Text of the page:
The New Jersey Festival Orchestra will present a program titled “Voices From the Artic,” March 26 at 7 p.m. at First United Methodist Church in Westfield, and March 27 at 3 p.m. at The Concert Hall at Drew University in Madison. David Wroe will conduct and Jaewon Kim will be featured on violin, and the program will include works by Finnish composers Einojuhani Rautavaara (Cantus Arcticus III, Swans migrating) and Jean Sibelius (Violin Concerto in D minor), as well as Tchaikovsky’s Symphony No. 6 in B minor, Pathétique.

Pianist Yifei Xu will discuss the program in pre-concert lectures, an hour before each event.


 The Seldom Scene, one of the most popular bands in the progressive bluegrass scene since the early 1970s, performs at Roy’s Hall in Blairstown, March 26 at 8 p.m., with the Joe Cirotti Trio opening. The group’s lineup has changed many times over the last 50 years; current members include Ron Stewart on banjo and fiddle, Dudley Connell on guitar, Fred Travers on dobro, Lou Reid on mandolin and Ronnie Simpkins on bass. Reid is the longest-tenured member, having joined in 1986.


Paul Schrader, best known as a screenwriter (“Taxi Driver,” “Raging Bull,” “The Last Temptation of Christ”) and film director (“First Reformed,” “American Gigolo,” “Blue Collar”), is also a playwright. And the Black Box Performing Arts Center in Englewood will produce his Cairo-set crime story, “The Cleopatra Club,” March 24-27 and 31 and April 1-3 and 7-10 at 8 p.m.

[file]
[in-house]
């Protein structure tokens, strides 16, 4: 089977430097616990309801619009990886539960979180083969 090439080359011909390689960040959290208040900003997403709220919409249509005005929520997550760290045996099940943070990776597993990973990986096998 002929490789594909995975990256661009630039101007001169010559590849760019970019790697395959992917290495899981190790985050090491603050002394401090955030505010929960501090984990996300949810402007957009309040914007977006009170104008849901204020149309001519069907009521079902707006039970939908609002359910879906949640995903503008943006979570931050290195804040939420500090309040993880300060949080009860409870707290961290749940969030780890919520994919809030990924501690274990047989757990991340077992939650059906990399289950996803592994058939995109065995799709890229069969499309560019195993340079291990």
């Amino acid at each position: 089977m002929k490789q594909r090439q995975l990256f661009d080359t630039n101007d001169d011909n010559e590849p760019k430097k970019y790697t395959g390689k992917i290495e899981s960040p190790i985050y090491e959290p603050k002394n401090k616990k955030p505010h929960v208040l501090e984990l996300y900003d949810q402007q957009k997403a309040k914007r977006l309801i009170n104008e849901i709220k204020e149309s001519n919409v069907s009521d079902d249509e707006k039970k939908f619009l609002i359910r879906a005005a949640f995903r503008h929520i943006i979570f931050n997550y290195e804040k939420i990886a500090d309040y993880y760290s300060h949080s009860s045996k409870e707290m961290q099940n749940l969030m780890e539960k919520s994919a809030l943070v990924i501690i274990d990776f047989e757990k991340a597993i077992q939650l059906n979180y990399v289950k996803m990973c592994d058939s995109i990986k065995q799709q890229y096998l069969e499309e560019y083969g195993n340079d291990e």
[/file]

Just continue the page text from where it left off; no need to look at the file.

Passage Theatre Company will present “Junior High #2: The Hedgepeth-Williams Story” at Hedgepeth Williams Middle School in Trenton, March 31 and April 1 at 7:30 p.m. and April 2-3 at 3 p.m. This new family-oriented production, recommended for ages 10 and older, is based on the true 1940s story of Gladys Hedgepeth and Berline Williams challenging the policy of segregation at this middle school (then known as Junior High No. 2), which led to the New Jersey Supreme Court decision to ban segregation in the state’s schools. This play was created by Passage Theatre in partnership with a group of the school’s seventh-graders, and will be performed by the students along with professional actors.

All performances will be followed by talkbacks with the actors and others involved in the production.

The play will also be available via Internet stream.

• The Rock and Roll Playhouse is a New York-based group that plays music of musical icons — everyone from ABBA to The Grateful Dead — for children in the 1-7 range. March 27 at noon, they will play the songs of Bruce Springsteen at The Vogel at the Count Basie Center for the Arts in Red Bank.


“The Bridges of Madison County” at Axelrod Performing Arts Center, Deal. (Through March 27)

“In Time and In Tide” by Armisey Smith and “Red Portraits” by Caren King Choi at Gallery Aferro, Newark. (Through April 1)

“Black & White to Magnificent Color!,” group show at Watchung Arts Center (Through April 9)

“Painting in Excess: Kyiv’s Art Revival, 1985-1993” at Zimmerli Art Museum, New Brunswick. (Through April 10)

“Carlos Villa: Worlds in Collision” at Newark Museum of Art. (Through May 8)

“Tenacity & Resilience: The Art of Jerry Pinkney” at Montclair Art Museum. (Through June 26)